hypothetically, if I have something of interest on Pirate Bay, that say, links to my album / film / art show / scientific document or whatever and this information is free to all but is now blocked by the UK government. Can I get an injunction to stop the ISPs blocking the site as I will lose media interest and potential revenue? just a thought.

  • Comment number 602.

    This comment was removed because the moderators found it broke the house rules. Explain.

  • rate this

    Comment number 601.

    The Pirate Bay

    Is it 2005 again?

  • rate this

    Comment number 600.

    Copyright laws are not about rewarding the orginal artist for their hardwork, but lining the pockets of the Companies which own the rights, I have no sympathy for these industries who claim they are losing out, they have been robbing the consumer for many years, what goes about come about...

  • rate this

    Comment number 599.

    "Piracy is almost always a service problem and not a pricing problem" - Gabe Newell, People need to realise this is a modern era, things have changed, and the industry needs to adapt or its just going to flop, putting these measures in place will not stop piracy whatsoever, it will only make it more dominant. Netflix and Spotify are services that have done right, hence their success.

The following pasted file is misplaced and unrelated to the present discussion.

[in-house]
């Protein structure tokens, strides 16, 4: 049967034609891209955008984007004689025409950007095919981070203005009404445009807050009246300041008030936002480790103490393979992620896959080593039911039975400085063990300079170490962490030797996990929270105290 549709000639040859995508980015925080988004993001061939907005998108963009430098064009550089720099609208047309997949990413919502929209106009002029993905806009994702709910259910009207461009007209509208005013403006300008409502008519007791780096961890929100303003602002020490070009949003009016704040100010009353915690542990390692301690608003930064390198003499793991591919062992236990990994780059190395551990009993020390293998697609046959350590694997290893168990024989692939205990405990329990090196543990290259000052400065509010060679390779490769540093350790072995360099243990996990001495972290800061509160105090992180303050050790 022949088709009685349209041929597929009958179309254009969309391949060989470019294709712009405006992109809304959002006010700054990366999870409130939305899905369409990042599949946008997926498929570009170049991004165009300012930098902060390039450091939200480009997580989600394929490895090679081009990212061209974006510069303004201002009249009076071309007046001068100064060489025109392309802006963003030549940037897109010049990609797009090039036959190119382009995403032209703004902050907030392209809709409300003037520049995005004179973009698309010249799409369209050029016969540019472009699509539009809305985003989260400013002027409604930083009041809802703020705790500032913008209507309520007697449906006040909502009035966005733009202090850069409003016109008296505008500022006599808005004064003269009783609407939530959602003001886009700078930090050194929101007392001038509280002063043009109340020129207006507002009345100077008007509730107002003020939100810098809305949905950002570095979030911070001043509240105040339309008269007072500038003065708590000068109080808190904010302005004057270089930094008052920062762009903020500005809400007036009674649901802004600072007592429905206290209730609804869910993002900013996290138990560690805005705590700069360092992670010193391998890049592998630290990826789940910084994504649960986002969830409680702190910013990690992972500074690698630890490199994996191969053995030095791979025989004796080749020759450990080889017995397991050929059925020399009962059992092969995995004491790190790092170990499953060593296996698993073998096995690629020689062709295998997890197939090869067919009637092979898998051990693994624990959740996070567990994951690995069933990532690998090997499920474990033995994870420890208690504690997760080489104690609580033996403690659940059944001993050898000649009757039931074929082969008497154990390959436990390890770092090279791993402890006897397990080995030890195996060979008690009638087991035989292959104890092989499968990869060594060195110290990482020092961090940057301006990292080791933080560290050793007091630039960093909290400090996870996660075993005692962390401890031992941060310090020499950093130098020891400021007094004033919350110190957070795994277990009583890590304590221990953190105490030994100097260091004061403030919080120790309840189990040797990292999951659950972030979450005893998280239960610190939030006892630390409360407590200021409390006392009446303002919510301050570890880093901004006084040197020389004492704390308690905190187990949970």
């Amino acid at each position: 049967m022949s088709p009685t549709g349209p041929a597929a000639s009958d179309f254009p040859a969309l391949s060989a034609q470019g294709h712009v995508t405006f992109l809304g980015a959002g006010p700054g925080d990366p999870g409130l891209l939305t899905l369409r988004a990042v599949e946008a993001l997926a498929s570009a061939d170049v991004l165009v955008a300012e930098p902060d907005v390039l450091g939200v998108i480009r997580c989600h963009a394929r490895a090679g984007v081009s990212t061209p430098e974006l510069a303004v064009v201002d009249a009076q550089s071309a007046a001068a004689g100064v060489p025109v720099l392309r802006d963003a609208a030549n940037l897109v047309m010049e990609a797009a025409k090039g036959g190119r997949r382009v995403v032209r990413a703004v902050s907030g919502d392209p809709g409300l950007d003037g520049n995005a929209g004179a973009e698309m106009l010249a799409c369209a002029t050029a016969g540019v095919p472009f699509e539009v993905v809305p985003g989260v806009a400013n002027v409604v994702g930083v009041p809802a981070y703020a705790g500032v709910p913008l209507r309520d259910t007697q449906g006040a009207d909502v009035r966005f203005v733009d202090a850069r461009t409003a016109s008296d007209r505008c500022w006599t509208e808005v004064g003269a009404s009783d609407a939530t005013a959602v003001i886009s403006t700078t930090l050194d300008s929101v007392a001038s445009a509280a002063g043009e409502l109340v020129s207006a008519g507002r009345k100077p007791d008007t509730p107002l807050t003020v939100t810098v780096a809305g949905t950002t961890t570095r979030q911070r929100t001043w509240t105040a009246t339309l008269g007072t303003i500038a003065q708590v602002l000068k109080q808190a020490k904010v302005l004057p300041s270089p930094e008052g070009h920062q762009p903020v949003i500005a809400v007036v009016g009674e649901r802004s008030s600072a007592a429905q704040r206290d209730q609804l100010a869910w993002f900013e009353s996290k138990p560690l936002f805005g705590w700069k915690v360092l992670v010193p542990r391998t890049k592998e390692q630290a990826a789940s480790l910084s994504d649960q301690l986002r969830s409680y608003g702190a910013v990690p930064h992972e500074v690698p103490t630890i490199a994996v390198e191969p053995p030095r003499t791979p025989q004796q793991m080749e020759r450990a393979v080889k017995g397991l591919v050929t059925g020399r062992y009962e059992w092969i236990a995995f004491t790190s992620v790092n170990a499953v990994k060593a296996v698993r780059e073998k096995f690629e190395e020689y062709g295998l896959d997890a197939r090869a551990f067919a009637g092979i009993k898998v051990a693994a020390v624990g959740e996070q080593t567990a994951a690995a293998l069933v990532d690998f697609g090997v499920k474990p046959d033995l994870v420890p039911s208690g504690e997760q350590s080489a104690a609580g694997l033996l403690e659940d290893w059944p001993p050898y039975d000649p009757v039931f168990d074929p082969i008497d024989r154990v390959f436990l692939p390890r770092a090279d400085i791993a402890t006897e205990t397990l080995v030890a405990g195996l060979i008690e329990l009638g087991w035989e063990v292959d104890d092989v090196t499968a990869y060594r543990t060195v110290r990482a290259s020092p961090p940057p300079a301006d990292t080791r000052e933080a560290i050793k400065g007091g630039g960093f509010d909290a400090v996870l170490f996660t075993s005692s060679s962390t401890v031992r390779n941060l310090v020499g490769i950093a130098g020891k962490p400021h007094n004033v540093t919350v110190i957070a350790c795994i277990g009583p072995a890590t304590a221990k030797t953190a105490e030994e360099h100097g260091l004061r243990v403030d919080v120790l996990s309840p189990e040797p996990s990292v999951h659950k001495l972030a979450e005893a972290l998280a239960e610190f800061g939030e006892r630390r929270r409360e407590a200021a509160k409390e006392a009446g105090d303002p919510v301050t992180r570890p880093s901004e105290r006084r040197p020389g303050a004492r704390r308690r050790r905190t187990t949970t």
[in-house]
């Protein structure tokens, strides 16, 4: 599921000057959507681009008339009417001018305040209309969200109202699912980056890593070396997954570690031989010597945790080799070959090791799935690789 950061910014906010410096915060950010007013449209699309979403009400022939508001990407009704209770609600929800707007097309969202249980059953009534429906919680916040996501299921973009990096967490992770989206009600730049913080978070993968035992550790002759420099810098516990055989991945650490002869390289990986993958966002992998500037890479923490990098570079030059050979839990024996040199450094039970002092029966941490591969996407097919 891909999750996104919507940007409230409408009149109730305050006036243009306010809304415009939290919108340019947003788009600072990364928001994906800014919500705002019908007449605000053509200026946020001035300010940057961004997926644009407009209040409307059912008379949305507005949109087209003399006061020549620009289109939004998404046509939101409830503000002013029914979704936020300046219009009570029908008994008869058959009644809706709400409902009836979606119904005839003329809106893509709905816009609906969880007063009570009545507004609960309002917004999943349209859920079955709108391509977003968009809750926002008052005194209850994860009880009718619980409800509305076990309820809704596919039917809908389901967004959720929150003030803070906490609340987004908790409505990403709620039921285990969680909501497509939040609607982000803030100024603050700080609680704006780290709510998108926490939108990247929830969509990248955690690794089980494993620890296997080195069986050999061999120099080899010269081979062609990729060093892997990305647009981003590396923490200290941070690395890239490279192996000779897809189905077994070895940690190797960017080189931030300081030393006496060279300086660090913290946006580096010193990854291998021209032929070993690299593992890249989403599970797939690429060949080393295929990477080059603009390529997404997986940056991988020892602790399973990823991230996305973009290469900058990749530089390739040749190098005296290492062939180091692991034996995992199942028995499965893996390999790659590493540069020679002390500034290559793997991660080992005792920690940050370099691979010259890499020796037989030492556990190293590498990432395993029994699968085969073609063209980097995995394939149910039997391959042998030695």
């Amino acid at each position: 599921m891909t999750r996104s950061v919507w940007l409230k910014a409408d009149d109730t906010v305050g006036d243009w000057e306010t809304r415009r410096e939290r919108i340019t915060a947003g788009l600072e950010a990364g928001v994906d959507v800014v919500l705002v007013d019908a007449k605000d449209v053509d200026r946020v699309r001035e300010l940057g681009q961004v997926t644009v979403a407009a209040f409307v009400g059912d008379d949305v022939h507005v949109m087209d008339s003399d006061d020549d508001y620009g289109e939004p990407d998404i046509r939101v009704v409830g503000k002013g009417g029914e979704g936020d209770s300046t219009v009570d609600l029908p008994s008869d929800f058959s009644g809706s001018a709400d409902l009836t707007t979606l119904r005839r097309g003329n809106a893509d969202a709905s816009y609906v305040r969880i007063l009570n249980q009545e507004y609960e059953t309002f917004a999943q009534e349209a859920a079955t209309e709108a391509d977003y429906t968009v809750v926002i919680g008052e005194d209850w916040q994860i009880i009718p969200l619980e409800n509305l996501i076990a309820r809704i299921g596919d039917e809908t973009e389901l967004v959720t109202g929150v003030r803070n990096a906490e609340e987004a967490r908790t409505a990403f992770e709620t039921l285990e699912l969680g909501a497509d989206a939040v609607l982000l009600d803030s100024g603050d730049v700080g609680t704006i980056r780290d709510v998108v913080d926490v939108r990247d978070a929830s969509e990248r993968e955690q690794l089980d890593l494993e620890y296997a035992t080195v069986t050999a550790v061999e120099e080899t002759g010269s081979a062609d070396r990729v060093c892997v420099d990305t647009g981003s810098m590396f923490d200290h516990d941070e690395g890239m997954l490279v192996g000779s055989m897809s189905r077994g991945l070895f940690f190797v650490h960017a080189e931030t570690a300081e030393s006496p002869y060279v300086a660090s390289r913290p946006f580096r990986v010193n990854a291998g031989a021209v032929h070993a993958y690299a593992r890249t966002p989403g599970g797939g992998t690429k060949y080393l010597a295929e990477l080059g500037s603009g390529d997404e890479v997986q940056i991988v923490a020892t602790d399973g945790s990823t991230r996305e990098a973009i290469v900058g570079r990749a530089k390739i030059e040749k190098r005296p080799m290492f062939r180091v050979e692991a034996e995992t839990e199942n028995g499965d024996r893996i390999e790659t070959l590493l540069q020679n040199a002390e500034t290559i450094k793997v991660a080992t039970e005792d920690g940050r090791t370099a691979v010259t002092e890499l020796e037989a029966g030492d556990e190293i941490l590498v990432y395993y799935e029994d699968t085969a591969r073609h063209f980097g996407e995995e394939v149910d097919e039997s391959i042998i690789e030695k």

• rate this

    Comment number 598.

    You simply cannot defend piracy. YOu can whinge about music industry executives all you want, but at the end of the day it is theft and it's the artist who suffers from lack of sales. Explain to me why you think you're entitled to download something you have no right to.

    Those who support piracy just want something for nothing.

  • rate this

    Comment number 597.

    i am not sure about actors but if you speak to a lot of bands they are happy for there music to be downloaded for free as it gets there music heard and if someone likes a song they are more likely to go out and buy the whole album

  • rate this

    Comment number 596.

    Oh The Pirate Bay ... Is that still there ? ... That is so five years ago :))
    We obviously need a new judiciary cos this one is so far behind it is embarrassing